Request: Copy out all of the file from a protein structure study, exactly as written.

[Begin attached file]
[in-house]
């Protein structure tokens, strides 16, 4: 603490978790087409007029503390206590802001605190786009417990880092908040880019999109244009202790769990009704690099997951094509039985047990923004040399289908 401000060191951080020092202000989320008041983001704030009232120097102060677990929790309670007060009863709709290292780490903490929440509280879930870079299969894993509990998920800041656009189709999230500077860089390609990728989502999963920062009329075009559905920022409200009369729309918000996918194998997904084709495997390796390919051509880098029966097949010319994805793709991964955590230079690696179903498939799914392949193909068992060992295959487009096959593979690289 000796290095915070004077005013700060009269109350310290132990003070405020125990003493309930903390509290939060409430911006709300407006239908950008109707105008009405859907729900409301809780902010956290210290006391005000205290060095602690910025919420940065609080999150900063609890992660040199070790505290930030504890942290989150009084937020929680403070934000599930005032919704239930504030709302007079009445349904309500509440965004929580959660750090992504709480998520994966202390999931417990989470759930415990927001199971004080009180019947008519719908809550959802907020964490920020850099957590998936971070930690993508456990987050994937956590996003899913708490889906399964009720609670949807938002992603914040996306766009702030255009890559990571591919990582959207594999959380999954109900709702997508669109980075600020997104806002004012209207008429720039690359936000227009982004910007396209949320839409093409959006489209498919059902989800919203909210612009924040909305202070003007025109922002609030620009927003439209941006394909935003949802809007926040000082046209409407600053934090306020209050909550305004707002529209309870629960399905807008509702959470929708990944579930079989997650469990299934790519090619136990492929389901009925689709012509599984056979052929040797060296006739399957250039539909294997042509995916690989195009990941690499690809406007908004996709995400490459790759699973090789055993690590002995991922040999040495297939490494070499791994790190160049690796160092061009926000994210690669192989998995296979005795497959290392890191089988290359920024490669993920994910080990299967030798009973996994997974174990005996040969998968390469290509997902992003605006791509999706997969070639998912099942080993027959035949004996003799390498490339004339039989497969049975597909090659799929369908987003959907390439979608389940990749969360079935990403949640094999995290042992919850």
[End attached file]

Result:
[in-house]
């Protein structure tokens, strides 16, 4: 603490978790087409007029503390206590802001605190786009417990880092908040880019999109244009202790769990009704690099997951094509039985047990923004040399289908 401000060191951080020092202000989320008041983001704030009232120097102060677990929790309670007060009863709709290292780490903490929440509280879930870079299969894993509990998920800041656009189709999230500077860089390609990728989502999963920062009329075009559905920022409200009369729309918000996918194998997904084709495997390796390919051509880098029966097949010319994805793709991964955590230079690696179903498939799914392949193909068992060992295959487009096959593979690289 000796290095915070004077005013700060009269109350310290132990003070405020125990003493309930903390509290939060409430911006709300407006239908950008109707105008009405859907729900409301809780902010956290210290006391005000205290060095602690910025919420940065609080999150900063609890992660040199070790505290930030504890942290989150009084937020929680403070934000599930005032919704239930504030709302007079009445349904309500509440965004929580959660750090992504709480998520994966202390999931417990989470759930415990927001199971004080009180019947008519719908809550959802907020964490920020850099957590998936971070930690993508456990987050994937956590996003899913708490889906399964009720609670949807938002992603914040996306766009702030255009890559990571591919990582959207594999959380999954109900709702997508669109980075600020997104806002004012209207008429720039690359936000227009982004910007396209949320839409093409959006489209498919059902989800919203909210612009924040909305202070003007025109922002609030620009927003439209941006394909935003949802809007926040000082046209409407600053934090306020209050909550305004707002529209309870629960399905807008509702959470929708990944579930079989997650469990299934790519090619136990492929389901009925689709012509599984056979052929040797060296006739399957250039539909294997042509995916690989195009990941690499690809406007908004996709995400490459790759699973090789055993690590002995991922040999040495297939490494070499791994790190160049690796160092061009926000994210690669192989998995296979005795497959290392890191089988290359920024490669993920994910080990299967030798009973996994997974174990005996040969998968390469290509997902992003605006791509999706997969070639998912099942080993027959035949004996003799390498490339004339039989497969049975597909090659799929369908987003959907390439979608389940990749969360079935990403949640094999995290042992919850």